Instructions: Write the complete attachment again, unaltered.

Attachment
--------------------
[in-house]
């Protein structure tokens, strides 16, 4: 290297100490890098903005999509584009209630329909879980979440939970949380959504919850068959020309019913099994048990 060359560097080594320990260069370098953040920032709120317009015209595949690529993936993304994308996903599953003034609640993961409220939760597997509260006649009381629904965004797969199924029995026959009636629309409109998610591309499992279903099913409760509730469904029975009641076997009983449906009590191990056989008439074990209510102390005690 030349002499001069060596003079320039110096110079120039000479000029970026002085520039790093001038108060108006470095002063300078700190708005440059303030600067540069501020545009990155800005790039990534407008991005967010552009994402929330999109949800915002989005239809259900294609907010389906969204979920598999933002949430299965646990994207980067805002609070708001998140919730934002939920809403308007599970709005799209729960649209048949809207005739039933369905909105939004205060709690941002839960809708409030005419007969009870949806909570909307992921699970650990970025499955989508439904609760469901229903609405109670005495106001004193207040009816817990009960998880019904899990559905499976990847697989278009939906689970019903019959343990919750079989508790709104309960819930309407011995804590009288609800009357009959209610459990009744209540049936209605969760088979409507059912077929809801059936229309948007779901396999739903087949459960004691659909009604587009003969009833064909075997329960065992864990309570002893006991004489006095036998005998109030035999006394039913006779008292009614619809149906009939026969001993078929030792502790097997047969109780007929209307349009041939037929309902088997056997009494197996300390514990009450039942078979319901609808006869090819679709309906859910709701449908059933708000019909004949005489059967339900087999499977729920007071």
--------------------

[in-house]
């Protein structure tokens, strides 16, 4: 290297100490890098903005999509584009209630329909879980979440939970949380959504919850068959020309019913099994048990 060359560097080594320990260069370098953040920032709120317009015209595949690529993936993304994308996903599953003034609640993961409220939760597997509260006649009381629904965004797969199924029995026959009636629309409109998610591309499992279903099913409760509730469904029975009641076997009983449906009590191990056989008439074990209510102390005690 030349002499001069060596003079320039110096110079120039000479000029970026002085520039790093001038108060108006470095002063300078700190708005440059303030600067540069501020545009990155800005790039990534407008991005967010552009994402929330999109949800915002989005239809259900294609907010389906969204979920598999933002949430299965646990994207980067805002609070708001998140919730934002939920809403308007599970709005799209729960649209048949809207005739039933369905909105939004205060709690941002839960809708409030005419007969009870949806909570909307992921699970650990970025499955989508439904609760469901229903609405109670005495106001004193207040009816817990009960998880019904899990559905499976990847697989278009939906689970019903019959343990919750079989508790709104309960819930309407011995804590009288609800009357009959209610459990009744209540049936209605969760088979409507059912077929809801059936229309948007779901396999739903087949459960004691659909009604587009003969009833064909075997329960065992864990309570002893006991004489006095036998005998109030035999006394039913006779008292009614619809149906009939026969001993078929030792502790097997047969109780007929209307349009041939037929309902088997056997009494197996300390514990009450039942078979319901609808006869090819679709309906859910709701449908059933708000019909004949005489059967339900087999499977729920007071």